Wednesday, March 23, 2011

My Own Six Degrees of Separation - history style - 1911 & 2011

You know the story that everyone in the world is separated only by six degrees of separation. That is, you should be able to identify a connection with a stranger simply through connections with six other people.

I had my very own Six Degrees of Separation moment this week.  I have been noticing links to an article in the New York Times about the Triangle Factory Fire in New York City in 1911.  I've been meaning to get around to reading the article and just hadn't done it yet.

Then this morning I saw yet another link to the article, this time connected to the name Ruth Sergel. I thought to myself, "Sergel, Sergel, I know that name."  Indeed, I did.

In 2009 when I first started this blog, I wrote some articles based on a box of "Congratulations on the Birth of Your Daughter" cards sent to my great aunt and uncle, Edwin L. and Helen Peterson, on the birth of their daughter, Peggy. Going through the box was like unraveling a mystery as I tried to figure out who the senders of the cards were.

One of the articles called "Ruth and Roger" was about an unknown couple named Ruth and Roger Sergel.  The Sergels turned out the be a very interesting family involved in writing and film.  My "Uncle Petie" was a popular writing professor at the University of Pittsburgh at the time the card was sent in 1940.  I have presumed that they knew him through his position there but never figured out exactly how.

Awhile after I wrote the article, Karin Sergel, granddauther of Ruth and Roger, contacted me after reading the story.  Unfortunately, she didn't know the connection between the two families either.  [This just goes show that when you don't capture family oral history, it is quickly lost!]

Jump forward to today and I am reading about Ruth Sergel (namesake of her grandmother, I presume) in the New York Times.  This wonderful article details Ruth's curiosity and passion for remembering the victims of the Triangle Factory Fire. I would strongly encourage you to read the article if you haven't yet.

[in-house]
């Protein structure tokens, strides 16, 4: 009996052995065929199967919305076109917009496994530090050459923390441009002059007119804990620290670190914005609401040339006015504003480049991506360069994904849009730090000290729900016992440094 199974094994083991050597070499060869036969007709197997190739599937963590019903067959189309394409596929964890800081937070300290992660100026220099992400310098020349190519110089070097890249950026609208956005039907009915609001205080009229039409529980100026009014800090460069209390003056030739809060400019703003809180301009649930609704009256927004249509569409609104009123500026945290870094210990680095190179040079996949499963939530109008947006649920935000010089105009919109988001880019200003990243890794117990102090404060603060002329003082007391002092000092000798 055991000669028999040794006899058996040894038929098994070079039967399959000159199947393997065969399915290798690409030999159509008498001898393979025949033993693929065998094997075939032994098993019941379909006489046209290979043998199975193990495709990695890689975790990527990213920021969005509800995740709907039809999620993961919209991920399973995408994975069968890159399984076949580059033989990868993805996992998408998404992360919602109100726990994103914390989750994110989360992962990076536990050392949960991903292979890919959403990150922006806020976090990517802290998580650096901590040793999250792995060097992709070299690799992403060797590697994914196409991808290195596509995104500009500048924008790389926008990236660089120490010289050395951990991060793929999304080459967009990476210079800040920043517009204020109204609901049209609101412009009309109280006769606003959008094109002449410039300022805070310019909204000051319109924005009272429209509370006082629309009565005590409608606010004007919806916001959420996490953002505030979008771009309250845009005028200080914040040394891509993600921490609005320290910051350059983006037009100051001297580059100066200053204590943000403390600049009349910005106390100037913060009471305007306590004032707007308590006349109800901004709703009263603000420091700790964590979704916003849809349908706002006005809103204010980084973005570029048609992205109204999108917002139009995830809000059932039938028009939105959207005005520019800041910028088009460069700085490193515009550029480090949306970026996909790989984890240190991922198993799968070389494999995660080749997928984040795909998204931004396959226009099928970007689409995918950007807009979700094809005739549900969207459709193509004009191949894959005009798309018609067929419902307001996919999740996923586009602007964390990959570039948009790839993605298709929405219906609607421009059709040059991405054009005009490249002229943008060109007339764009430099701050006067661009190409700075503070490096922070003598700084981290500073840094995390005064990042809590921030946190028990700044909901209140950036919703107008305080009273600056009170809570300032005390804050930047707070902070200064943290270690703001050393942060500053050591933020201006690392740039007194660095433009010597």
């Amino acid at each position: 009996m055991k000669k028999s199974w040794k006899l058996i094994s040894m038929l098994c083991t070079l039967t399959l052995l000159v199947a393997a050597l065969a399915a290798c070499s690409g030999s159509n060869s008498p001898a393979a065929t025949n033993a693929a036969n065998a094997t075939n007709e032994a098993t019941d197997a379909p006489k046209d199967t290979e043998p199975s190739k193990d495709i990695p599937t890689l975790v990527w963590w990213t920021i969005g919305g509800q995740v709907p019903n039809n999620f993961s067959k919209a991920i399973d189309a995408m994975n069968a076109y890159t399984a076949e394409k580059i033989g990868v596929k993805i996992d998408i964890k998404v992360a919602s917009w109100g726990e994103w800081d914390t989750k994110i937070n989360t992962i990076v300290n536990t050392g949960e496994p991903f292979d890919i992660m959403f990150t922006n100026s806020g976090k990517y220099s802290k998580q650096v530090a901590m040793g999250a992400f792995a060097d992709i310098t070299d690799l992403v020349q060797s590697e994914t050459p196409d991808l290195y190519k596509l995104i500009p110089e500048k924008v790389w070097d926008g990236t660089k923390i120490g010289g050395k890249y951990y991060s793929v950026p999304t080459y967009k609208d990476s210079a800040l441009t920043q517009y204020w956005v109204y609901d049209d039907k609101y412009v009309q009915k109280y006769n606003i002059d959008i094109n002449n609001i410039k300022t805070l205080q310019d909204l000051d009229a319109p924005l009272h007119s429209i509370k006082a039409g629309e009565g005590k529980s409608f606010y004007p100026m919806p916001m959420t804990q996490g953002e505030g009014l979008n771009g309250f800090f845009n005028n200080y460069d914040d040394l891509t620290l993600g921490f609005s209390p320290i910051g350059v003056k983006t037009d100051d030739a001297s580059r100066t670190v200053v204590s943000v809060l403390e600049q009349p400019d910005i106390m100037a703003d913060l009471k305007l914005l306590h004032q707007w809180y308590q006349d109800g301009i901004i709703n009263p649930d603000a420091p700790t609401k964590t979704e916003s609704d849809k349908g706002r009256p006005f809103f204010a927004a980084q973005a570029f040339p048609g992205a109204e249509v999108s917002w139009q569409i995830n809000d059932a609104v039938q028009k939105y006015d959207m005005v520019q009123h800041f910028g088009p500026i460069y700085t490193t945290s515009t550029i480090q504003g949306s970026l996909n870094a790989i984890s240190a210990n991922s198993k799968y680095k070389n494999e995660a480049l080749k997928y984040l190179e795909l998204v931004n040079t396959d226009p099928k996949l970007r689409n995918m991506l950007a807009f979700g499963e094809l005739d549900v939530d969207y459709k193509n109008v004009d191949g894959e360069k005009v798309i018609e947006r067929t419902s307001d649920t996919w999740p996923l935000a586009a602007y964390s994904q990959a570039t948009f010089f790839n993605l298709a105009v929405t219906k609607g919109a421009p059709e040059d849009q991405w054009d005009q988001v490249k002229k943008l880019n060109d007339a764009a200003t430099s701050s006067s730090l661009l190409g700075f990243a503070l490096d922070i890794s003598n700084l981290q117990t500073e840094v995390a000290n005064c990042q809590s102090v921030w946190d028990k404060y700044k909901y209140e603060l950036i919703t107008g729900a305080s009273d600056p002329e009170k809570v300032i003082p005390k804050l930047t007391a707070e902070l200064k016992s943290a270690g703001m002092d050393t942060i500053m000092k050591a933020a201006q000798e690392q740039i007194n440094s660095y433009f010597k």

I have never met Ruth but I think I would like her very much if I did.  She clearly has a passion for history, creative ideas and photography.  The daughter of a poet and a playwright, writing must have loomed large in her life also.

And that's where the real connection is made between the two of us.  Her grandparents were likely "writing friends" of my great uncle who was known as the writing teacher to a generation of authors.

Writing has loomed large in my life.  My mother always spoke about Uncle Petie, his writing, his professorship at Pitt and his correspondence and friendships with the authors of his generation.  Uncle Petie inspired in my mother and her cousin, Peggy, a love of writing, literature, art and nature.  My mother spoke regularly about Uncle Petie and always with such love and pride in her voice.

I would go so far as to say that the reason I am writing this blog has to do with my mother's influence on me (and my dad too, but that's another story for another day) and Uncle Petie's influence on her.

I am amazed at how strong the ties are that bond one generation to the next.  I would guess that the ties are very strong in Ruth Sergel's family too.  Though we don't know each other, we are both the products of a strong, positive influence by our family members. 

If it weren't for the Triangle Factory Fire of 1911 and Ruth's passion for remembering the victims, I may never have heard of her.

1 comment:

  1. You can find a video report of the fire on CBS Sunday Morning's website